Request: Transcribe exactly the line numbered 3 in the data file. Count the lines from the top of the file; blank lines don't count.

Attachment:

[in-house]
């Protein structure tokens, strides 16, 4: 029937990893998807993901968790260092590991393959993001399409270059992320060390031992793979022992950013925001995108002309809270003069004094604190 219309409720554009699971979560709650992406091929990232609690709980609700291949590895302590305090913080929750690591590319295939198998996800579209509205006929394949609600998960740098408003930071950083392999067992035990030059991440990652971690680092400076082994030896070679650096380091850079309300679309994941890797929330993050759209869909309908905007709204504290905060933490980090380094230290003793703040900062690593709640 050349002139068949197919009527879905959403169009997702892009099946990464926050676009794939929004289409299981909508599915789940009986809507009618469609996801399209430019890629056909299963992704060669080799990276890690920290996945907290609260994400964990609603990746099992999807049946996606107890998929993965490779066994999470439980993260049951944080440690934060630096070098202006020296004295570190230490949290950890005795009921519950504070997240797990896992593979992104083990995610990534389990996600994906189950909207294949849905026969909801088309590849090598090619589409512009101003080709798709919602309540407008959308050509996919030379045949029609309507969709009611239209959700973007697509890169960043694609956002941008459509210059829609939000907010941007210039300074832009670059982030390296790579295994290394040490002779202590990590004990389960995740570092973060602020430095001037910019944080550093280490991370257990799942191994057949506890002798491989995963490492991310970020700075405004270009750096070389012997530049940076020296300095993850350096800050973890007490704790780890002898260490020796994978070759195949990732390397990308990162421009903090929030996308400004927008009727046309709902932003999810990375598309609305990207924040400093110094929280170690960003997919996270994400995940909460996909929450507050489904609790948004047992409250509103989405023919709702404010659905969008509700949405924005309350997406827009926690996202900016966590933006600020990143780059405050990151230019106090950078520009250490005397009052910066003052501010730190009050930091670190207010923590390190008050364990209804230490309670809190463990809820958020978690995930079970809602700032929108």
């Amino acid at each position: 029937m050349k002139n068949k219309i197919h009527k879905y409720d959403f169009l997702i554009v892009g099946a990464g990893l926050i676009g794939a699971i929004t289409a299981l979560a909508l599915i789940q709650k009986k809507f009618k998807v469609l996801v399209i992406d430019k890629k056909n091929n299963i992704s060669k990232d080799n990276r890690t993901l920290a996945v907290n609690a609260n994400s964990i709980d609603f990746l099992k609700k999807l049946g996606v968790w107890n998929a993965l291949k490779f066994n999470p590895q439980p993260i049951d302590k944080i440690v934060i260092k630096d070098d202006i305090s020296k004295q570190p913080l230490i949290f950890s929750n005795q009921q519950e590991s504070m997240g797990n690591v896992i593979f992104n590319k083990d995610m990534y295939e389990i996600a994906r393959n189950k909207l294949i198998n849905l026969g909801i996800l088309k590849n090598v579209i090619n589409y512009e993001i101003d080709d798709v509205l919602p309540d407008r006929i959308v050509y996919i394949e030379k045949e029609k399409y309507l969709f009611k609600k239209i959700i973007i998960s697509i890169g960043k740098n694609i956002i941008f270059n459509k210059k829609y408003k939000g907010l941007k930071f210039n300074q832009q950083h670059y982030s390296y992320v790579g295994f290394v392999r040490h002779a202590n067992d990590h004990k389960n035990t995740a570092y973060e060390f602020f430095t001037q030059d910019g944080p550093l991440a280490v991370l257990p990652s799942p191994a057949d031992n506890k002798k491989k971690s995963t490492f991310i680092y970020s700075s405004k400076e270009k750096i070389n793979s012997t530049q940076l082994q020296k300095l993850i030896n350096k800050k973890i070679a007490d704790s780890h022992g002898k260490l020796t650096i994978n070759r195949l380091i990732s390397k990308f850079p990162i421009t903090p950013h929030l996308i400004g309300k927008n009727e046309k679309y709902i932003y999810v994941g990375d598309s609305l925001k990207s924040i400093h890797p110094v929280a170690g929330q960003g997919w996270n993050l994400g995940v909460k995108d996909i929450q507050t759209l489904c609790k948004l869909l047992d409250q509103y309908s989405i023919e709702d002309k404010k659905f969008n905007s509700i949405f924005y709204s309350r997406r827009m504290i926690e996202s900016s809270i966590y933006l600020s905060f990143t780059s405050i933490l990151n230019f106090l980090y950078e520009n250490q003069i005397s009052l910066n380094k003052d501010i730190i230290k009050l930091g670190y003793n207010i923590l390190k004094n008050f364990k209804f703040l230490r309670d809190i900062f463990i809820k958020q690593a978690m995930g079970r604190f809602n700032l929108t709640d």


């Amino acid at each position: 029937m050349k002139n068949k219309i197919h009527k879905y409720d959403f169009l997702i554009v892009g099946a990464g990893l926050i676009g794939a699971i929004t289409a299981l979560a909508l599915i789940q709650k009986k809507f009618k998807v469609l996801v399209i992406d430019k890629k056909n091929n299963i992704s060669k990232d080799n990276r890690t993901l920290a996945v907290n609690a609260n994400s964990i709980d609603f990746l099992k609700k999807l049946g996606v968790w107890n998929a993965l291949k490779f066994n999470p590895q439980p993260i049951d302590k944080i440690v934060i260092k630096d070098d202006i305090s020296k004295q570190p913080l230490i949290f950890s929750n005795q009921q519950e590991s504070m997240g797990n690591v896992i593979f992104n590319k083990d995610m990534y295939e389990i996600a994906r393959n189950k909207l294949i198998n849905l026969g909801i996800l088309k590849n090598v579209i090619n589409y512009e993001i101003d080709d798709v509205l919602p309540d407008r006929i959308v050509y996919i394949e030379k045949e029609k399409y309507l969709f009611k609600k239209i959700i973007i998960s697509i890169g960043k740098n694609i956002i941008f270059n459509k210059k829609y408003k939000g907010l941007k930071f210039n300074q832009q950083h670059y982030s390296y992320v790579g295994f290394v392999r040490h002779a202590n067992d990590h004990k389960n035990t995740a570092y973060e060390f602020f430095t001037q030059d910019g944080p550093l991440a280490v991370l257990p990652s799942p191994a057949d031992n506890k002798k491989k971690s995963t490492f991310i680092y970020s700075s405004k400076e270009k750096i070389n793979s012997t530049q940076l082994q020296k300095l993850i030896n350096k800050k973890i070679a007490d704790s780890h022992g002898k260490l020796t650096i994978n070759r195949l380091i990732s390397k990308f850079p990162i421009t903090p950013h929030l996308i400004g309300k927008n009727e046309k679309y709902i932003y999810v994941g990375d598309s609305l925001k990207s924040i400093h890797p110094v929280a170690g929330q960003g997919w996270n993050l994400g995940v909460k995108d996909i929450q507050t759209l489904c609790k948004l869909l047992d409250q509103y309908s989405i023919e709702d002309k404010k659905f969008n905007s509700i949405f924005y709204s309350r997406r827009m504290i926690e996202s900016s809270i966590y933006l600020s905060f990143t780059s405050i933490l990151n230019f106090l980090y950078e520009n250490q003069i005397s009052l910066n380094k003052d501010i730190i230290k009050l930091g670190y003793n207010i923590l390190k004094n008050f364990k209804f703040l230490r309670d809190i900062f463990i809820k958020q690593a978690m995930g079970r604190f809602n700032l929108t709640d």